Sweetwater holds call signs for us, given the global trending violence against women: global prostitution, kidnapping, modern day sexual slavery and recent popular films hyper objectifying women as sex objects while men abuse and exploit them with impunity. Sooner or later, women will gain power; it may be with violent eruptions because “enough is enough.” The film may resonate more with women who will identify with Ramirez’/Jones’ justice securing vigilantism. It will certainly poke male audiences against adopting attitudes and behaviors like some of the scummy, reprehensible male characters. Certainly, the filmmakers laud the actions of the noble male prototypes, the kind and loving husband Miguel and the keen-eyed, sharply edged Sheriff Jackson.
In its upturning the typical western thriller, it is worth viewing. It is especially notable for its fine performances by Harris, Isaacs and the ensemble. As for January Jones’ “emotionless” acting, she is superb in how she fine tunes her character to extinction. She, like Ramirez, shouldn’t be underestimated. That is a key point; and all the men in the film save Sheriff Jackson (who makes a wry joke about someone leaving the bodies) miss it until it’s too late. It’s an incredible irony. Lastly, the film’s sardonic humor and its trending issues viewed through an offbeat, unexpected lens reveal the thoughtfulness of the filmmakers.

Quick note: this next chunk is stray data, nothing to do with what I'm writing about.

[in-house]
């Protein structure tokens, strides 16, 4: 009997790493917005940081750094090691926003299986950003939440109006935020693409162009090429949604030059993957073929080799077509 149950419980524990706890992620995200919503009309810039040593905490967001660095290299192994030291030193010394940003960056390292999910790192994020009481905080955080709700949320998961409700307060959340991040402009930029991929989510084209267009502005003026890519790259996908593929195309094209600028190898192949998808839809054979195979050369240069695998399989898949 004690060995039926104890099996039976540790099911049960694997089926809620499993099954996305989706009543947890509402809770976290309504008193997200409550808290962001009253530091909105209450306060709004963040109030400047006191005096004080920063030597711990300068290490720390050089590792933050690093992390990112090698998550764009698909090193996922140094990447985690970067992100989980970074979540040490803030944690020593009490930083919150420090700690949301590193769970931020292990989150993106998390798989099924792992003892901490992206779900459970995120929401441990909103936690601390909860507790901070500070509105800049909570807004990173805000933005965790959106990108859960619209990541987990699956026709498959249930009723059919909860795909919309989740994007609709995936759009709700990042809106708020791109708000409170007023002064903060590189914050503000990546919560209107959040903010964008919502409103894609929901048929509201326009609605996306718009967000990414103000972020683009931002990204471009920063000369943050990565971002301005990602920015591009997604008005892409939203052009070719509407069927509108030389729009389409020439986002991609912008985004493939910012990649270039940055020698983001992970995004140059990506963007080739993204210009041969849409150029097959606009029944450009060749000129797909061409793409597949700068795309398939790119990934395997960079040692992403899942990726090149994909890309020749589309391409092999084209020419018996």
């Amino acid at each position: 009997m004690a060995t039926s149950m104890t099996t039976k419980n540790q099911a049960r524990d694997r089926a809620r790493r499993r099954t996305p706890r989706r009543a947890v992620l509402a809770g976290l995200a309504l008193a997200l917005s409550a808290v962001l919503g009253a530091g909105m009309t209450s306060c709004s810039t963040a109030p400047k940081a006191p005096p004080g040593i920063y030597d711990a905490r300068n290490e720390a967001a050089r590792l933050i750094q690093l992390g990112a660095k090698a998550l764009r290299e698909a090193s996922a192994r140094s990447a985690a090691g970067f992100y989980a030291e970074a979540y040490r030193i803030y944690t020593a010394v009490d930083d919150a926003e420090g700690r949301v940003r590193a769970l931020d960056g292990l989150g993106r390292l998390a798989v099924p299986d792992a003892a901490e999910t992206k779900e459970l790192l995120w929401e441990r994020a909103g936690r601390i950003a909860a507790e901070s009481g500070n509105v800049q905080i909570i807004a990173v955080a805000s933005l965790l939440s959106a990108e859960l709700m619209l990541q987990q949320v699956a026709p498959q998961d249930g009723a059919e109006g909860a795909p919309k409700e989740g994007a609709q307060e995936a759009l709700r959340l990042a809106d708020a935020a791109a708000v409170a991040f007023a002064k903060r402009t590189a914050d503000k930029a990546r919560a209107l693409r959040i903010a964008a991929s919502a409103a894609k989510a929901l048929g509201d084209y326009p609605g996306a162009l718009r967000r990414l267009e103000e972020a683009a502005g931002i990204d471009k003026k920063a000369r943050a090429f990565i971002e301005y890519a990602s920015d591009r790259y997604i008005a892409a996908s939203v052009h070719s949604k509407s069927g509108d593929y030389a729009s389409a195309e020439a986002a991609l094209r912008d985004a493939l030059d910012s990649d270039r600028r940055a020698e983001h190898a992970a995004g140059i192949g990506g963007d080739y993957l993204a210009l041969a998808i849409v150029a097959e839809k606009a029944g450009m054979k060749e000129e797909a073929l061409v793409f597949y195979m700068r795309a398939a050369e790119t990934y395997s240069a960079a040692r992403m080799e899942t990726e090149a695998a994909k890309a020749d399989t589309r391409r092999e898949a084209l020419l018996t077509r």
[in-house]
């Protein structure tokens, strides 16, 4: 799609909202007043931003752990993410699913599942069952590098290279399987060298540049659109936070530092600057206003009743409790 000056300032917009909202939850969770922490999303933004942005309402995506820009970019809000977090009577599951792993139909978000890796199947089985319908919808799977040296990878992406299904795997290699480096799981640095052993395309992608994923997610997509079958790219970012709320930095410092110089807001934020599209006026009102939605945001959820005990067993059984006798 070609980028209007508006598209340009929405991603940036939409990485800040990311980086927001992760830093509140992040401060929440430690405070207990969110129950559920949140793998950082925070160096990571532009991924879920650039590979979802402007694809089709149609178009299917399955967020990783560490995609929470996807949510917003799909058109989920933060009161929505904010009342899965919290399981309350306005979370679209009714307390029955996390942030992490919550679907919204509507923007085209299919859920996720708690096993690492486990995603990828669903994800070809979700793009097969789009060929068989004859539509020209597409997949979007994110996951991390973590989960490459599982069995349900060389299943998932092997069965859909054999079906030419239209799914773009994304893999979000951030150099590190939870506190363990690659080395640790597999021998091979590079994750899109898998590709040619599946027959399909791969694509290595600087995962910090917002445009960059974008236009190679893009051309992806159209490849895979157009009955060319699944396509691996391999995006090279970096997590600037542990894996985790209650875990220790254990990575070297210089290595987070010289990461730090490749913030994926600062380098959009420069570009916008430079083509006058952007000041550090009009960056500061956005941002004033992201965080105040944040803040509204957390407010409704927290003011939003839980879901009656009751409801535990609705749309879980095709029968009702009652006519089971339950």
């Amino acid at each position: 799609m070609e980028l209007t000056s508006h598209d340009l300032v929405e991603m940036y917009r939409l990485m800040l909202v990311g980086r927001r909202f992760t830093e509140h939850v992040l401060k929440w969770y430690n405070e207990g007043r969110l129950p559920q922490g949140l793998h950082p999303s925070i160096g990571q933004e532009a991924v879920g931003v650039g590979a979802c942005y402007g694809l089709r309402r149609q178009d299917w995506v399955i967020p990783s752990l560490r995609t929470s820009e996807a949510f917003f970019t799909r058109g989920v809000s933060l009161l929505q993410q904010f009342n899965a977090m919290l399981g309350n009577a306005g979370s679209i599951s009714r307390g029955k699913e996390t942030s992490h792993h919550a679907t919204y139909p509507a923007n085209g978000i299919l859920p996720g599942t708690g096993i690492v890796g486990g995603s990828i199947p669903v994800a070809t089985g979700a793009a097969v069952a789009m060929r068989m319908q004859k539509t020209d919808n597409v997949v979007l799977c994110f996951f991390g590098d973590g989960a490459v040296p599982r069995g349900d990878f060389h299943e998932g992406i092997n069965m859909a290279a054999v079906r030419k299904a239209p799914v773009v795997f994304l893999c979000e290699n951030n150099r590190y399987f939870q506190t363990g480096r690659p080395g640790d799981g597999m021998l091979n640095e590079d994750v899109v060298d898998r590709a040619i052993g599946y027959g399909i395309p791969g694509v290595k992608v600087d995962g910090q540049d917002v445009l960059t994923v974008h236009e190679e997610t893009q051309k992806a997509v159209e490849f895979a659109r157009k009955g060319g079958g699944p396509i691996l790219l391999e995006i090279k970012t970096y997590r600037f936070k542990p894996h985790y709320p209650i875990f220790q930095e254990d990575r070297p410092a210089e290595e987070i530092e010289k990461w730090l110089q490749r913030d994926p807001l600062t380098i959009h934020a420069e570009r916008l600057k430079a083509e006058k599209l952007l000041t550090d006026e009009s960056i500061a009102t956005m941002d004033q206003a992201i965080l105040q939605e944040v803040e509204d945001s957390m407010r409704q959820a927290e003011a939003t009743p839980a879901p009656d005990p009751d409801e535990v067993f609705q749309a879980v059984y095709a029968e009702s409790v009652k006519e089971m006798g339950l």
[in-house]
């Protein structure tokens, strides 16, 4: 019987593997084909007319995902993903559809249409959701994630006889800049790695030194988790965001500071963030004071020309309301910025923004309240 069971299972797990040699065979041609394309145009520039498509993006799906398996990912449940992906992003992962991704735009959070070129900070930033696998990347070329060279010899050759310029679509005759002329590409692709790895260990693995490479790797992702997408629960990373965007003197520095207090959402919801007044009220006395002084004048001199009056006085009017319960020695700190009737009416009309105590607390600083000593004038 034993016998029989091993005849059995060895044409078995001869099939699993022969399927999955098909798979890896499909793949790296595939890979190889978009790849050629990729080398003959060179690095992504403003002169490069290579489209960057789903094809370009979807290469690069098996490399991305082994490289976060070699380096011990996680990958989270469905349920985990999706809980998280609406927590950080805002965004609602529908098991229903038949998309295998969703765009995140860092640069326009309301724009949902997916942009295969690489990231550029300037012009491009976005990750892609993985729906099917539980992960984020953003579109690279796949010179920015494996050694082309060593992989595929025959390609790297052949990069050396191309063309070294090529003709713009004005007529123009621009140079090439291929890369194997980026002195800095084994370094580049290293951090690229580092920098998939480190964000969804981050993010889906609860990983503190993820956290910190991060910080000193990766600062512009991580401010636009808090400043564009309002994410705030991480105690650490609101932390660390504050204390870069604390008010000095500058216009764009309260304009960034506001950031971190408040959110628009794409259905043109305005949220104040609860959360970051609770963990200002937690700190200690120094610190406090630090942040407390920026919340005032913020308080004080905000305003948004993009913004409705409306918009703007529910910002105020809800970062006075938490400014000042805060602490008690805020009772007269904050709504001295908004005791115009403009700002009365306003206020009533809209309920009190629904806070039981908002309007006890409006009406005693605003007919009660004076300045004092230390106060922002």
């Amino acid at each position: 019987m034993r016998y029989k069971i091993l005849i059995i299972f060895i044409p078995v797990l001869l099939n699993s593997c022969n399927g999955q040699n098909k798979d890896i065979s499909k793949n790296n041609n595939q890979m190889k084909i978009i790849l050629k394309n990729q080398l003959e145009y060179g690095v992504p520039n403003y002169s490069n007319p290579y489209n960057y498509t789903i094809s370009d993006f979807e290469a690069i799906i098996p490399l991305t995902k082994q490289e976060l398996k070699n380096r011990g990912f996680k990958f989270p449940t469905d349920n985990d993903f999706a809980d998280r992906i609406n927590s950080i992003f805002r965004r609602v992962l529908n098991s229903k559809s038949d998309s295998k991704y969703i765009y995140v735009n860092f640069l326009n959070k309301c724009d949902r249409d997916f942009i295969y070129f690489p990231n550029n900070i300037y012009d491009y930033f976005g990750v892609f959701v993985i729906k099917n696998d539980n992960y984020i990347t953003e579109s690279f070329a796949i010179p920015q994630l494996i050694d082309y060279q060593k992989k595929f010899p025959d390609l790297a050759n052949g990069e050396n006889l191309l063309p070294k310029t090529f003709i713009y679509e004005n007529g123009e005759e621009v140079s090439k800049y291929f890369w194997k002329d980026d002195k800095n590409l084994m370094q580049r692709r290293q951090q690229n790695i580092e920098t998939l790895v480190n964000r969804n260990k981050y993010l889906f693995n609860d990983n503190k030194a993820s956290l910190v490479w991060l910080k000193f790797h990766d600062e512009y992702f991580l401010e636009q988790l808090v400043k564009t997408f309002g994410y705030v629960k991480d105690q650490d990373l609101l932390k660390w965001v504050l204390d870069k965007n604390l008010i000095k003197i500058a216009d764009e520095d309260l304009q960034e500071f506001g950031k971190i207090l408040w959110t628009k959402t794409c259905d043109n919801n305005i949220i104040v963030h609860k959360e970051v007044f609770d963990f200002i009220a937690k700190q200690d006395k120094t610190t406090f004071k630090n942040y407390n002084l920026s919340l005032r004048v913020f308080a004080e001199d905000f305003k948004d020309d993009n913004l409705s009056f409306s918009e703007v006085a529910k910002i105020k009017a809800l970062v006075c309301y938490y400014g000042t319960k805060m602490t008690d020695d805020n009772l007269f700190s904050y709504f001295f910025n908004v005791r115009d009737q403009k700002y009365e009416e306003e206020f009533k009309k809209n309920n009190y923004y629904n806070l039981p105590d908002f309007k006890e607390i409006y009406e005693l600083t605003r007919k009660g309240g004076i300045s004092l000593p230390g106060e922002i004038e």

The Blu-ray has thirty minutes of additional footage and interviews with Harris, the Millers, January Jones, Jason Isaacs and Luce Rains. They discuss the making of the film and what attracted them to the project. Harris comments on his prior relationship with the Millers. It is always interesting to note their impressions and interpretations of what the film is about.